Purposeful Nonadherence

Both pharmacists and pharmacy students commented that the 3 questions for measuring purposeful nonadherence would likely yield reliable information, as the language used in these questions was nonconfrontational and invited honest answers (Table 1). The inclusion of a direct question about the cost of medications was recommended.

Scoring

Participants raised the following issues related to scoring (Table 1). There was general agreement with the 3 types of scoring choices offered, but participants consistently requested clarification about the use of cueing. Participants in all groups expressed few concerns about calculation of the final score for each section of the tool and felt that the scoring methods would be easy to learn with practice. Finally, the weighting of the various sections was questioned, with participants asking which ones would receive the most emphasis. In particular, a change to the scoring system for the medication organization task was suggested.

General CommentsParticipants also identified themes related to the instru­ment in general, rather than its individual sections (Table 1). Overall, participants felt that the greatest benefit of the tool was its objectivity and the hands-on nature of the assessment. It was felt that recommendations based on concrete scores and information would be received and implemented more readily by patients and their families than more subjective recommen­dations. Recommended enhancements were the inclusion of other dosage forms (e.g., inhalers and injectables) and lifestyle questions (e.g., sleep patterns and eating habits). All participants, particularly pharmacists in community practice, expressed a concern about the time that would be required for a pharmacist to complete the assessment. Pharmacy students were confident that they would be able to administer the assessment, if given some practice.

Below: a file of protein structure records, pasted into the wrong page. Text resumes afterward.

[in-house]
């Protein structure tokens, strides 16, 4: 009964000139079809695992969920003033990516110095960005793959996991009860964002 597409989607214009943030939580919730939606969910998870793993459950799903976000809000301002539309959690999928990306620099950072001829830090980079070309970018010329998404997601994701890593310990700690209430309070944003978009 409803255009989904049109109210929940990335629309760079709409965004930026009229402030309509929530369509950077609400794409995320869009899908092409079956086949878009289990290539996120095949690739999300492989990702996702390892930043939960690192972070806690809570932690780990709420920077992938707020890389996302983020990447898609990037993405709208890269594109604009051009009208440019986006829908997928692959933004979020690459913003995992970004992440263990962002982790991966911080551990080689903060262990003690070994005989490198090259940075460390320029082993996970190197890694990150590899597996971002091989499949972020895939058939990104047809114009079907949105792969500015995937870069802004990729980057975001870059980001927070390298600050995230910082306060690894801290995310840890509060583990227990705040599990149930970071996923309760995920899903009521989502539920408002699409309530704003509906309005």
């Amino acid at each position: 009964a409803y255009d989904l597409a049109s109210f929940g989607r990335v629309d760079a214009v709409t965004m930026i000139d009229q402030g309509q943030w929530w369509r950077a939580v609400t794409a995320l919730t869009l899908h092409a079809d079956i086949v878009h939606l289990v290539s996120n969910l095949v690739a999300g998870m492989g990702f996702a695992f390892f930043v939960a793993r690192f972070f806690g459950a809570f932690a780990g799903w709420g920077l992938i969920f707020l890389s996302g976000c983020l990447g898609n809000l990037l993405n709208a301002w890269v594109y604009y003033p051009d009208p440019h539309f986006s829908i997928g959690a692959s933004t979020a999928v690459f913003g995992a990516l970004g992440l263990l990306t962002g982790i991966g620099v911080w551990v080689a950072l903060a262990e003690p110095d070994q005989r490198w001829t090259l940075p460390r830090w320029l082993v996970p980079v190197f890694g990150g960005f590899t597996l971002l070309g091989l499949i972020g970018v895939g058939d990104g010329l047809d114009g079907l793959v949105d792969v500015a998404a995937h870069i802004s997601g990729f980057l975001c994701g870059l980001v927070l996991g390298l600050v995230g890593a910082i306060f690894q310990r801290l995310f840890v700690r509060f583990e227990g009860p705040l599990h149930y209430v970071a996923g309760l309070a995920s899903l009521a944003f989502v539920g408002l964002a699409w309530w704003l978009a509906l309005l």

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Table 2. Ratings of the Self-Medication Assessment Tool

Sample

Usefulness

Thoroughness

Ease of Use

Willingness to Use

Full sample(n= 20)


Mean (SD)


5.9 (1.1)


5.6 (1.1)


3.5 (1.7)


5.3 (1.7)*


Range


3-7


3-7


1-6


1-7


Result on
t

testt


9.27


8.46


0.13


4.44


(p

< 0.001)


(p

< 0.001)


(p

= 0.89)


(p

< 0.001)


Working in
hospital (n


= 12)


Mean (SD)


5.8 (1.2)


5.6 (1.2)


3.7 (1.6)


5.8 (1.3)


Range


3-7


3-7


1-6


3-7

Working in the

community(n = 7)


Mean (SD)


6.3 (0.95)


5.9 (1.2)


3.3 (2.0)


4.4 (2.2)


Range


5-7


4-7


1-6


1-7


Result on
t

testt


0.95


0.49


0.46


1.9


(p

= 0.35)


(p

= 0.64)


(p

= 0.65)


(p

= 0.08)

Pharmacists’ Ratings of the Tool

Interview participants used a 7-point scale to rate the SMAT for its usefulness, thoroughness, and ease of use and to rate their willingness to use the tool (Table 2). One-sample t tests indicated that respondents rated the SMAT significantly higher than the midpoint on the scale in terms of usefulness, thoroughness, and willingness to use (Table 2). The percentage of participants rating the SMAT at the top 2 scores on the scale (i.e., 6 or 7 out of 7) for each item was also determined: 70% (14/20) for usefulness, 35% (7/20) for ease of use, 60% (12/20) for thoroughness, and 55% (11/20) for willingness to use. In exploratory analyses, the overall sample was subdivided according to practice setting: hospital (n = 12) and community (n = 7) (1 pharmacist worked in neither setting). Independent group t tests used to compare the ratings of these 2 groups showed a tendency for pharmacists and pharmacy students working in hospital settings to be more willing to use the SMAT than those working in community settings (p = 0.08, effect size [^2] = 0.17). tadalis sx